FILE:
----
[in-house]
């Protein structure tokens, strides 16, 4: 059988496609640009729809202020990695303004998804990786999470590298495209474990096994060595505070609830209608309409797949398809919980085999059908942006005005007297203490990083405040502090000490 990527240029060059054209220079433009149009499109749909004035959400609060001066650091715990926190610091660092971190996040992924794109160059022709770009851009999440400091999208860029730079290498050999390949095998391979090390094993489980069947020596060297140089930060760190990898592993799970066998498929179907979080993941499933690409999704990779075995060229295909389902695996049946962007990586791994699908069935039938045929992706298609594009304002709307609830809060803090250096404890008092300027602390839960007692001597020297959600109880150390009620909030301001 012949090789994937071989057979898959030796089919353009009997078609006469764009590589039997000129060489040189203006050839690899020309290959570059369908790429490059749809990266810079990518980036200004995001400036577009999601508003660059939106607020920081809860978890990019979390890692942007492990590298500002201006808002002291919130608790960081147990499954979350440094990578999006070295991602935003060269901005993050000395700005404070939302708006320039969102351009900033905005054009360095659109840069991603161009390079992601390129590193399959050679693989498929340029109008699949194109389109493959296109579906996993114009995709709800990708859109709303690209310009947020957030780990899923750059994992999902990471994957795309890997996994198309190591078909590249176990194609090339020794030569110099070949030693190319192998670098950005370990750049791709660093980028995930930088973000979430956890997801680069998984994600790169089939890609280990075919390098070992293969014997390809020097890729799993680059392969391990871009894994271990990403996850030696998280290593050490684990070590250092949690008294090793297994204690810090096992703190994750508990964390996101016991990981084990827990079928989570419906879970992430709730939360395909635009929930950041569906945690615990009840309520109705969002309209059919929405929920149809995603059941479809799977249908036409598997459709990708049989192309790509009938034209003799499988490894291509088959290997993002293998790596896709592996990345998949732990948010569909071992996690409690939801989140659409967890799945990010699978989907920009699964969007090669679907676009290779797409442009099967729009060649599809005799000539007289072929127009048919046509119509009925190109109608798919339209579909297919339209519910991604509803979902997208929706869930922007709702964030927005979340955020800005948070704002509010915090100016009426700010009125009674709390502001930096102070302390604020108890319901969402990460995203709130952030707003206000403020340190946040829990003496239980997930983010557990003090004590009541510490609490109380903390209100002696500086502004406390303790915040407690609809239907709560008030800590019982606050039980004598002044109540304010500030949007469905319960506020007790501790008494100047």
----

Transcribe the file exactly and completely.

[in-house]
């Protein structure tokens, strides 16, 4: 059988496609640009729809202020990695303004998804990786999470590298495209474990096994060595505070609830209608309409797949398809919980085999059908942006005005007297203490990083405040502090000490 990527240029060059054209220079433009149009499109749909004035959400609060001066650091715990926190610091660092971190996040992924794109160059022709770009851009999440400091999208860029730079290498050999390949095998391979090390094993489980069947020596060297140089930060760190990898592993799970066998498929179907979080993941499933690409999704990779075995060229295909389902695996049946962007990586791994699908069935039938045929992706298609594009304002709307609830809060803090250096404890008092300027602390839960007692001597020297959600109880150390009620909030301001 012949090789994937071989057979898959030796089919353009009997078609006469764009590589039997000129060489040189203006050839690899020309290959570059369908790429490059749809990266810079990518980036200004995001400036577009999601508003660059939106607020920081809860978890990019979390890692942007492990590298500002201006808002002291919130608790960081147990499954979350440094990578999006070295991602935003060269901005993050000395700005404070939302708006320039969102351009900033905005054009360095659109840069991603161009390079992601390129590193399959050679693989498929340029109008699949194109389109493959296109579906996993114009995709709800990708859109709303690209310009947020957030780990899923750059994992999902990471994957795309890997996994198309190591078909590249176990194609090339020794030569110099070949030693190319192998670098950005370990750049791709660093980028995930930088973000979430956890997801680069998984994600790169089939890609280990075919390098070992293969014997390809020097890729799993680059392969391990871009894994271990990403996850030696998280290593050490684990070590250092949690008294090793297994204690810090096992703190994750508990964390996101016991990981084990827990079928989570419906879970992430709730939360395909635009929930950041569906945690615990009840309520109705969002309209059919929405929920149809995603059941479809799977249908036409598997459709990708049989192309790509009938034209003799499988490894291509088959290997993002293998790596896709592996990345998949732990948010569909071992996690409690939801989140659409967890799945990010699978989907920009699964969007090669679907676009290779797409442009099967729009060649599809005799000539007289072929127009048919046509119509009925190109109608798919339209579909297919339209519910991604509803979902997208929706869930922007709702964030927005979340955020800005948070704002509010915090100016009426700010009125009674709390502001930096102070302390604020108890319901969402990460995203709130952030707003206000403020340190946040829990003496239980997930983010557990003090004590009541510490609490109380903390209100002696500086502004406390303790915040407690609809239907709560008030800590019982606050039980004598002044109540304010500030949007469905319960506020007790501790008494100047």